16 × 8 = 128 | 17 × 8 = 136 | 18 × 8 = 144 | 19 × 8 = 152 | 20 × 8 = 160 |

16 × 9 = 144 | 17 × 9 = 153 | 18 × 9 = 162 | 19 × 9 = 171 | 20 × 9 = 180 |

16 × 10 = 160 | 17 × 10 = 170 | 18 × 10 = 180 | 19 × 10 = 190 | 20 × 10 = 200 |

Significance of Multiplication Tables for Learners

Multiplication tables, also identified as times tables, are the rudimentary building blocks for mathematics calculations. The recollection of a child is much more potent than an adult. The things which we learn at a primary age have a durable impact on the brain and they are remembered lifelong.

**The time’s tables can be tremendously important as:**

- Multiplication Tables upkeep the arithmetical learning of a student.
- Gives them a sturdy grasp of the facts linked with multiplication
- Makes it relaxed for students to work out problems in arithmetic
- Students who have a strong understanding of times tables, tend to be more self-assured when learning novel arithmetic concepts.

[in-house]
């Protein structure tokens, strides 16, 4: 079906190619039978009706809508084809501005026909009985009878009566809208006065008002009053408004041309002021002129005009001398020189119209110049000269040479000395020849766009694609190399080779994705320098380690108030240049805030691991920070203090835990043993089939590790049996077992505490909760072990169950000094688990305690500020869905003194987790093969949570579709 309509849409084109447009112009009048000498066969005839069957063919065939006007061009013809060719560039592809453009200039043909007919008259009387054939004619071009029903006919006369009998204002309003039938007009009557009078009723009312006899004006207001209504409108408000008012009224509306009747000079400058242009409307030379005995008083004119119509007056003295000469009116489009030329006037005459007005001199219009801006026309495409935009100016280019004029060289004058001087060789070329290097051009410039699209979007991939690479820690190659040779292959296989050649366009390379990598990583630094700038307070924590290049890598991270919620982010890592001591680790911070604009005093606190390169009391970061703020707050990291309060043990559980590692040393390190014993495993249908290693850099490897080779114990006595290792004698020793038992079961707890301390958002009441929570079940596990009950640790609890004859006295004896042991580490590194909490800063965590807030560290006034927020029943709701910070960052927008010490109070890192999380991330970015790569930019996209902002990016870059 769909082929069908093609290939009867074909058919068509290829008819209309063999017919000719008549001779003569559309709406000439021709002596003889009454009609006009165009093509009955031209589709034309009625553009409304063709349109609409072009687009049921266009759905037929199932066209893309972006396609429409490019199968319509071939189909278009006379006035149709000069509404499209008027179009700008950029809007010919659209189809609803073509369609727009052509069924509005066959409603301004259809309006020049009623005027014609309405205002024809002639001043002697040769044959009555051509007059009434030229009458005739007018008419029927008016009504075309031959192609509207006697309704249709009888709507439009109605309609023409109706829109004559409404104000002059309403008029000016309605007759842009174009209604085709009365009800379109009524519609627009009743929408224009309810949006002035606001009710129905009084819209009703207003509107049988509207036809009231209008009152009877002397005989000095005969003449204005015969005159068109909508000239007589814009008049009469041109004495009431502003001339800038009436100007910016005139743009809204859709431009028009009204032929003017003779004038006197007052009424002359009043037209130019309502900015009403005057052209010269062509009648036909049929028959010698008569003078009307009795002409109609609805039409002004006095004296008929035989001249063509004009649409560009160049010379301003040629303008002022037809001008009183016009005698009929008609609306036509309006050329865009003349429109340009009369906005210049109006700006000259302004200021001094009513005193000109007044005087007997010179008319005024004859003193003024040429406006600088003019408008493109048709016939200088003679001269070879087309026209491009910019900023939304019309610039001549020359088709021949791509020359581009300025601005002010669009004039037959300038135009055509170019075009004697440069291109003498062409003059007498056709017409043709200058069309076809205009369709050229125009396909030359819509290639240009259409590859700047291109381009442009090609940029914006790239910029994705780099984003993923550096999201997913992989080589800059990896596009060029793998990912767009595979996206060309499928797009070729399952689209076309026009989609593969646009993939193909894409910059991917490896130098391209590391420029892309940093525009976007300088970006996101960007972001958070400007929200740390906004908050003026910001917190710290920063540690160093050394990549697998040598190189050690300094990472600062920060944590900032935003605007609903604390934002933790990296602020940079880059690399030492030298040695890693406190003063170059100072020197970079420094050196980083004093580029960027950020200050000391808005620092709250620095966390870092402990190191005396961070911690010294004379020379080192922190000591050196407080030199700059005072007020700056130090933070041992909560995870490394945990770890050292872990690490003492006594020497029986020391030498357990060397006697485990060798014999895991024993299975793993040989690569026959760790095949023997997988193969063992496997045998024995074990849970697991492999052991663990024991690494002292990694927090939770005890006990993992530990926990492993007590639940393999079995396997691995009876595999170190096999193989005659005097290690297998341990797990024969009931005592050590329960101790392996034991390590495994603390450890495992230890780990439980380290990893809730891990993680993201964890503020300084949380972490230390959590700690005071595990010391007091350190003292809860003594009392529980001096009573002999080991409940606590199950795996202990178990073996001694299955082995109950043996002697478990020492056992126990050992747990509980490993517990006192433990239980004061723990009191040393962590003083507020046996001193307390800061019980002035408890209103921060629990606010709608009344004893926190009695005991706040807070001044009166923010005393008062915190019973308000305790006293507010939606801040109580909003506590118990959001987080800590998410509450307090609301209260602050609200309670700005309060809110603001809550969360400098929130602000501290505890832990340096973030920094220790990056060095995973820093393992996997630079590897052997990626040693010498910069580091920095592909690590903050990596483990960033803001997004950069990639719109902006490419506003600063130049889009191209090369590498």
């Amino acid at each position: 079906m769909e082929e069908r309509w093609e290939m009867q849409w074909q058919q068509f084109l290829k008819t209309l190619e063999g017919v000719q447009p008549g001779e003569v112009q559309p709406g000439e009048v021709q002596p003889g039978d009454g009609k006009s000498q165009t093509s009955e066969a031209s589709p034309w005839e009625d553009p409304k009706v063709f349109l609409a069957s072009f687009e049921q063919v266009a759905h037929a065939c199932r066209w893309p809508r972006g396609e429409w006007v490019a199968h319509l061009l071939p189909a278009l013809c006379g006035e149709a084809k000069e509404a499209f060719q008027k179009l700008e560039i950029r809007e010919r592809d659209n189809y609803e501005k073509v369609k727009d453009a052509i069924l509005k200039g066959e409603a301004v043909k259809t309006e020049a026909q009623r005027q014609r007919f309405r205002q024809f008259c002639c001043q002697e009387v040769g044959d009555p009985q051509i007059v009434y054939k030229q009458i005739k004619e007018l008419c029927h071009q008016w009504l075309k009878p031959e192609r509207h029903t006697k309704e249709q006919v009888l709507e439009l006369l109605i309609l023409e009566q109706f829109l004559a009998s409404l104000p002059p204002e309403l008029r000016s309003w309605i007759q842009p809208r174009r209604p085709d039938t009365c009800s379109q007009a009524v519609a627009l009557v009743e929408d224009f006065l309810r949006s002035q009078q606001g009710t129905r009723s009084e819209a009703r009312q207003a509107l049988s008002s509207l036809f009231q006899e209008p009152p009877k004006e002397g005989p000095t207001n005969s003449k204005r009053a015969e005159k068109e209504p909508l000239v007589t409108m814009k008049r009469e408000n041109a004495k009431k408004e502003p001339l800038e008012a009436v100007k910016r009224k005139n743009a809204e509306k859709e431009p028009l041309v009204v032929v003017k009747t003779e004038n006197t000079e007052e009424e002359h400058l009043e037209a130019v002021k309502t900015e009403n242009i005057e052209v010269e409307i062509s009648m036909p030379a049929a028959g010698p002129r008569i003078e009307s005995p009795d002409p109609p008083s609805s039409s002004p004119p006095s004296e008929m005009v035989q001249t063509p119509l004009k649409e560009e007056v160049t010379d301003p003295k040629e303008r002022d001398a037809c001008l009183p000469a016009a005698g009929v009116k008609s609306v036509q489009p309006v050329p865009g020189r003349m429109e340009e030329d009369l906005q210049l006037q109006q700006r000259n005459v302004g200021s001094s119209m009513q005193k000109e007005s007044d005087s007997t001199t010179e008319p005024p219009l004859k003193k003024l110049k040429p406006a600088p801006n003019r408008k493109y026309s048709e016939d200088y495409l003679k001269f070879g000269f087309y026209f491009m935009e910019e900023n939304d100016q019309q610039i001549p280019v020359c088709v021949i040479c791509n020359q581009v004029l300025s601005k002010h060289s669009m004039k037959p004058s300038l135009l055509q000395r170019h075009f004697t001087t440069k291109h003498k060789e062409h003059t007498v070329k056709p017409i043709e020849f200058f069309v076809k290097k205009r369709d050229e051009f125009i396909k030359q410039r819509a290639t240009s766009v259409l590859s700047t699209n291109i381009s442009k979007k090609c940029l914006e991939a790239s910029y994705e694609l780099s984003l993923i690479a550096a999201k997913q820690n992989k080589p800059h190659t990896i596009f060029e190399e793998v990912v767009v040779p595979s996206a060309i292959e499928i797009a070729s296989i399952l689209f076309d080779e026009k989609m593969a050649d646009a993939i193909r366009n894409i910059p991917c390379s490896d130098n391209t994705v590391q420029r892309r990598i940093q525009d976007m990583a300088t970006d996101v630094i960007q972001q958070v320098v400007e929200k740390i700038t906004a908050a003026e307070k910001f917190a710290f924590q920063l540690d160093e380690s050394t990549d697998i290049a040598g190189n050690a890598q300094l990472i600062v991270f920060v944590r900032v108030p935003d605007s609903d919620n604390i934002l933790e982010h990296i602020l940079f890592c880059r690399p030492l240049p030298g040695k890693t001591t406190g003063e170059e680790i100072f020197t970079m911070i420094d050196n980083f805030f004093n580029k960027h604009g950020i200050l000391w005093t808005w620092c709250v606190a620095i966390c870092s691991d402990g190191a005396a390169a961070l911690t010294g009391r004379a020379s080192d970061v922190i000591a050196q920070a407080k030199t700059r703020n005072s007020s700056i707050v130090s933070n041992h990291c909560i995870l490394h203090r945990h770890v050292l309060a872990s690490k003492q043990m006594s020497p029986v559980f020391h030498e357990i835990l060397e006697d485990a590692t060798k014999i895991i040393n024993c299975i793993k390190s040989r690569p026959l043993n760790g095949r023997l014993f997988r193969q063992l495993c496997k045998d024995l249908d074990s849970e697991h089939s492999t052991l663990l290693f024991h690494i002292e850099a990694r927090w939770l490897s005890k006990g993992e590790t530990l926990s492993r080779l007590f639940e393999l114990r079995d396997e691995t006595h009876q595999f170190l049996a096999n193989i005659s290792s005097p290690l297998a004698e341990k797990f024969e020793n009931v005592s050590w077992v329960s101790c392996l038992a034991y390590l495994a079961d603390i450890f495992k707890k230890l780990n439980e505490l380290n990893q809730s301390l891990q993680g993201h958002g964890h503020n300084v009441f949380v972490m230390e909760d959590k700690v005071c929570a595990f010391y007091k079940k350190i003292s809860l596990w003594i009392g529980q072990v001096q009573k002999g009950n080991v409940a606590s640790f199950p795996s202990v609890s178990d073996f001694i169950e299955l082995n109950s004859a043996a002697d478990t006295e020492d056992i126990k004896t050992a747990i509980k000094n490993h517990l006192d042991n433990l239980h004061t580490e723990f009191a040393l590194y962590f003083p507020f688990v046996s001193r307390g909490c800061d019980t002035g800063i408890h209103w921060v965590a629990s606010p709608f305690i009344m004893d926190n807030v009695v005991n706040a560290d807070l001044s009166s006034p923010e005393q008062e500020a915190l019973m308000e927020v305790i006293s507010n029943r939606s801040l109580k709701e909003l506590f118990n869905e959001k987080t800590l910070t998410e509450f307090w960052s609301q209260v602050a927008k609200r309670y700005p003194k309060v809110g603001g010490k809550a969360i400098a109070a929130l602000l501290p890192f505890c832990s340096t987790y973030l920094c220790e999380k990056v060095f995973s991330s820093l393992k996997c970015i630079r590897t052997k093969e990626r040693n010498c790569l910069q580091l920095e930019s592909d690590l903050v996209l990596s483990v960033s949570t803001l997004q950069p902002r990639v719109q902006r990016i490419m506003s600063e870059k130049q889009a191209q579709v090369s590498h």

### Tips to Remember Multiplication Table Charts

Students normally struggle to remember multiplication tables. Here we have enumerated a few actual tips to help students in memorizing these times tables.

- Exercise ‘skip-counting’
- Re-count the multiplication table in order
- Exercise by writing
- Apply multiplication to real-life
- Recognize patterns

**Exercise Skip Counting:** Begin with a number and then keep tallying that same number. For example, if you start by 3, keep adding 3 every time to count. Thus, by doing this you’ll get the following 3, 6, 9, and 12.

**Rehearse the Multiplication Table in Order:** For example, you would say “2 times 1 is 2, 2 times 2 is 4, 2 times 3 is 6,” and so on. Make it a habit to recite this table once every day until you master the structure that it follows.